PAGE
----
The Arabists

(Critical Survey of Contemporary Fiction)

Robert D. Kaplan’s THE ARABISTS: THE ROMANCE OF AN AMERICAN ELITE is an exciting book which recounts the rise and fall of men and women who, for years, dominated American thinking about the Arab world. The first American Arabists were nineteenth century Protestant missionaries, hoping to convert the subjects of the Turkish Empire. Finding few disciples, the missionaries dedicated themselves instead to improving the lives of the Arabs through education. The greatest monument to their efforts was the American University of Beirut, which, because of its role in training Arab leaders, became a nursery of Arab nationalism.

The American educators identified themselves with the nationalist aspirations of their students; in 1948, the Arabists instinctively shared the Arabs’ hostility to the new Jewish state of Israel. This had important consequences for American foreign policy, because many of the sons of the American educators in Beirut had joined the foreign service. Hence the State Department firmly opposed President Harry Truman’s recognition of Israel. In the following decades, the Arabists in the State Department fought a hopeless rearguard action against American sympathy for Israel. The Arabists became a vilified minority until, finally, the Nixon administration purged many of the most unyielding from positions of influence. However, enough Arabists remained to play a leading role int he American policy of appeasing Iraq in the 1980’s. This led to disaster in 1990, when Iraqi dictator Saddam Hussain invaded Kuwait believing that the United States would not oppose his action.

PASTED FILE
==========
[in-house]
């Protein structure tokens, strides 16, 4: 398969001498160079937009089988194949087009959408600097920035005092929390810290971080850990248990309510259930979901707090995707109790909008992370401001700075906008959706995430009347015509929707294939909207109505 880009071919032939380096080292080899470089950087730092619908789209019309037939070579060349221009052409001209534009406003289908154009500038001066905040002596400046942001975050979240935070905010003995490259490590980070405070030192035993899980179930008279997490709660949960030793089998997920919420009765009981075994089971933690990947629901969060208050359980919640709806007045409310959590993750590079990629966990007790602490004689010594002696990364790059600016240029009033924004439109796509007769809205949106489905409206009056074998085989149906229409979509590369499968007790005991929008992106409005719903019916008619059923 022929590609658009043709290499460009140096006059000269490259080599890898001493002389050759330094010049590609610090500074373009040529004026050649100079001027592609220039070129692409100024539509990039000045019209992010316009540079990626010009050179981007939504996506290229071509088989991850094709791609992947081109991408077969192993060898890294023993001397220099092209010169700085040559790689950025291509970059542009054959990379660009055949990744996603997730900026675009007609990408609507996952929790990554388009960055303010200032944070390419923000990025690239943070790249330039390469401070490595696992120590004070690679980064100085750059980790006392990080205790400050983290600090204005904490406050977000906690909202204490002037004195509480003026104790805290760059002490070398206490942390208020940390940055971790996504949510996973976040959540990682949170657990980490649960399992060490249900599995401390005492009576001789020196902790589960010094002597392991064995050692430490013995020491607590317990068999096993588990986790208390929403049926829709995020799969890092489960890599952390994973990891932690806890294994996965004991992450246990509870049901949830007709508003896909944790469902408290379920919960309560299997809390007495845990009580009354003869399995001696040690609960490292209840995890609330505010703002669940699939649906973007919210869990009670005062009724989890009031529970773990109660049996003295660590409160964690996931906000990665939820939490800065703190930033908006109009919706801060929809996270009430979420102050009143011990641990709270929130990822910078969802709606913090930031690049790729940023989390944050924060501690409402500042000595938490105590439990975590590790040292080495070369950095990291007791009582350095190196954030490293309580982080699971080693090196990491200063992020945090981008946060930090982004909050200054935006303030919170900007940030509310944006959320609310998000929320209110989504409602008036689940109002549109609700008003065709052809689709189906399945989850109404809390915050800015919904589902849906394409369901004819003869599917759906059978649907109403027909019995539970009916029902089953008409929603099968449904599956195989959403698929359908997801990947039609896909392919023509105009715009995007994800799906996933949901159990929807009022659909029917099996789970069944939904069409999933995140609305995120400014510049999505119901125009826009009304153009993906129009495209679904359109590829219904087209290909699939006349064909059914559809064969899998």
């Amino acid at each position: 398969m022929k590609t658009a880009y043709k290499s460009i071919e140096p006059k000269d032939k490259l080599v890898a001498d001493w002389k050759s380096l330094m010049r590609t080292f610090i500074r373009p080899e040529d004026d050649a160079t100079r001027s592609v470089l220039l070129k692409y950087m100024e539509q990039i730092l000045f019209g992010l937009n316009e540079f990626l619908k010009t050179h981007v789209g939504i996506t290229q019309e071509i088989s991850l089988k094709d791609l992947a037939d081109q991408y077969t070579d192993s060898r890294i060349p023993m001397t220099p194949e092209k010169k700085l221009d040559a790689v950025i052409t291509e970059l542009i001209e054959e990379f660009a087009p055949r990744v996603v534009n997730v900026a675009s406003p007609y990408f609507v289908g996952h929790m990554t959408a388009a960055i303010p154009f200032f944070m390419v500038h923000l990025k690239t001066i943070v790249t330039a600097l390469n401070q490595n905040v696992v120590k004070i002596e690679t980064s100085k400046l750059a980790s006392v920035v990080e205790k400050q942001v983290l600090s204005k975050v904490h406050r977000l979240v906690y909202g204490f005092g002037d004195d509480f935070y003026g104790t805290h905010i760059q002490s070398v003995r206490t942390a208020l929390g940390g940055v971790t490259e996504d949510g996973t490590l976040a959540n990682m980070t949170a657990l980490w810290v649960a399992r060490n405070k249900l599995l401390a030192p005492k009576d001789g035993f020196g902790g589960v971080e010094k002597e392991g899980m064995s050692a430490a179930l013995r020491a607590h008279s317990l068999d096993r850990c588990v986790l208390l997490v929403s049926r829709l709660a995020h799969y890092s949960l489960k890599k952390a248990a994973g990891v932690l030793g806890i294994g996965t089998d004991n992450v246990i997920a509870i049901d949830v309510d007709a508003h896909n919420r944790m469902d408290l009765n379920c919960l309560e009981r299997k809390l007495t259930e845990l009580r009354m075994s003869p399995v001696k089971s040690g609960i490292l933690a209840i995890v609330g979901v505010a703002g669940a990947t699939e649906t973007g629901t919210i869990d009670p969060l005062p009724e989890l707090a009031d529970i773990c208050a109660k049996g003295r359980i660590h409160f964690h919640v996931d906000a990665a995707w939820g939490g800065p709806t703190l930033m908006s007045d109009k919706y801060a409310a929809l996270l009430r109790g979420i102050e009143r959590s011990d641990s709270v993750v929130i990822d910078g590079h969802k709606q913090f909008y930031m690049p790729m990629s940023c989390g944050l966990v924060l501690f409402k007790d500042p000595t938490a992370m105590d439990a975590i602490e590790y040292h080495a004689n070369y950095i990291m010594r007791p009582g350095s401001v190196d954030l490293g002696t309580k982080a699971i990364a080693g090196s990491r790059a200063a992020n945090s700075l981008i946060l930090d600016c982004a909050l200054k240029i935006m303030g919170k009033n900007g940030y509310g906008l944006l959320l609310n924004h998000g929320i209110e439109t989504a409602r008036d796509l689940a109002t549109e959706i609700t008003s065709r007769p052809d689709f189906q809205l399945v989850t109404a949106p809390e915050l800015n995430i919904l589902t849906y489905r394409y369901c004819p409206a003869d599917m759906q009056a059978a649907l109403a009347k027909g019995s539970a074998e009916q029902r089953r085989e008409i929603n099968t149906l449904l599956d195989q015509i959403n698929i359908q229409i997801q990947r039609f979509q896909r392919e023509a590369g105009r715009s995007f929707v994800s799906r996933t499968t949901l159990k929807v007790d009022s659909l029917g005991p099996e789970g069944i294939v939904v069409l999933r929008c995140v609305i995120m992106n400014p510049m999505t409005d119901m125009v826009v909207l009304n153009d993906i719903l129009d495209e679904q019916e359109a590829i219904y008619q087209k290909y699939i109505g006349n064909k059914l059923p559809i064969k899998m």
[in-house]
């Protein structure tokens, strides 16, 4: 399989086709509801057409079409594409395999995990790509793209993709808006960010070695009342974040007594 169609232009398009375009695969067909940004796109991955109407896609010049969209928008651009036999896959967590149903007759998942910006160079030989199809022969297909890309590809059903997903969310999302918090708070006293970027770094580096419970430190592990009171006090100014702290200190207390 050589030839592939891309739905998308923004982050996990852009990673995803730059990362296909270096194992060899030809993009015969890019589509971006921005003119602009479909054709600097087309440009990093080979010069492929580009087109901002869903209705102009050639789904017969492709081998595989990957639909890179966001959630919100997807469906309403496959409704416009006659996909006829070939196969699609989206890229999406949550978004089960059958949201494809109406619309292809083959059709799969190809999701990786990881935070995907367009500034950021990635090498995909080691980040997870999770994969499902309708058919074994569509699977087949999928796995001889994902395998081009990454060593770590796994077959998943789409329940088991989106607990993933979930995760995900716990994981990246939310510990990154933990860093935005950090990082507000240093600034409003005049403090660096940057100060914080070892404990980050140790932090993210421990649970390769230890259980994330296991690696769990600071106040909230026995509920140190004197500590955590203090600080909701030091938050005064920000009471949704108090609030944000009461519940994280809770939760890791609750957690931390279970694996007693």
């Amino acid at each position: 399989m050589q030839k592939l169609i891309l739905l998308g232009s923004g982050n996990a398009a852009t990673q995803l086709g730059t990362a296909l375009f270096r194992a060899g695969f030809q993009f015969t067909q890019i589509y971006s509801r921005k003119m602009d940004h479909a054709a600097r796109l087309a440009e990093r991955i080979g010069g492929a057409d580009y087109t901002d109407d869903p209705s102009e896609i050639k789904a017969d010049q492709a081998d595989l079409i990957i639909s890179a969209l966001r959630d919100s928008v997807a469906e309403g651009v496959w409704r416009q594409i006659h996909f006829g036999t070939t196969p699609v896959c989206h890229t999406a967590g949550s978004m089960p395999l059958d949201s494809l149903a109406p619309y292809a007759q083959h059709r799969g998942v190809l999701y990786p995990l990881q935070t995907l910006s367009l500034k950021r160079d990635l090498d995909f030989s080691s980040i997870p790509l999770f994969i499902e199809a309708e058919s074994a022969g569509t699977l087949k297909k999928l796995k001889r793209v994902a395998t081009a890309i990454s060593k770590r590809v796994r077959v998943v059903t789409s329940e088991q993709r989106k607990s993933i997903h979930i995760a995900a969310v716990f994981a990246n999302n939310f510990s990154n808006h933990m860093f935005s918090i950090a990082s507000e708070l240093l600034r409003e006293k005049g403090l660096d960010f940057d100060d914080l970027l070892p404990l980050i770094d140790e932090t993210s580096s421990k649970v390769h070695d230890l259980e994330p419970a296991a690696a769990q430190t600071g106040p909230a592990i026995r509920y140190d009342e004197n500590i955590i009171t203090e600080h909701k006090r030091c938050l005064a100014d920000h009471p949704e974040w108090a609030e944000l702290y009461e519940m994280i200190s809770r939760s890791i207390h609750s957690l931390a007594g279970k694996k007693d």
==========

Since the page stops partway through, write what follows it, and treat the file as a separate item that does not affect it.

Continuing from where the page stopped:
Kaplan tells this story with insight and compassion. While criticizing the Arabists’ distaste for Israel, he defends them from charges of anti-Semitism. Kaplan ends by predicting a constructive role for a new generation of Arabists as Israel and its Arab neighbors move toward a lasting peace.

Sources for Further Study

Booklist. XC, October 15, 1993, p.399.

Foreign Affairs. LXXII, November, 1993, p.175.

Library Journal. CXVIII, September 15, 1993, p.90.

Los Angeles Times. October 27, 1993, p. E2.

The New Republic. CCIX, November 22, 1993, p.39.

The New York Times Book Review. XCVIII, October 17, 1993, p.3.

Publishers Weekly. CCXL, August 16, 1993, p.92.

San Francisco Chronicle. October 24, 1993, p. REV8.

The Wall Street Journal. September 16, 1993, p. A18.

The Washington Post Book World. XXIII, October 24, 1993, p.6.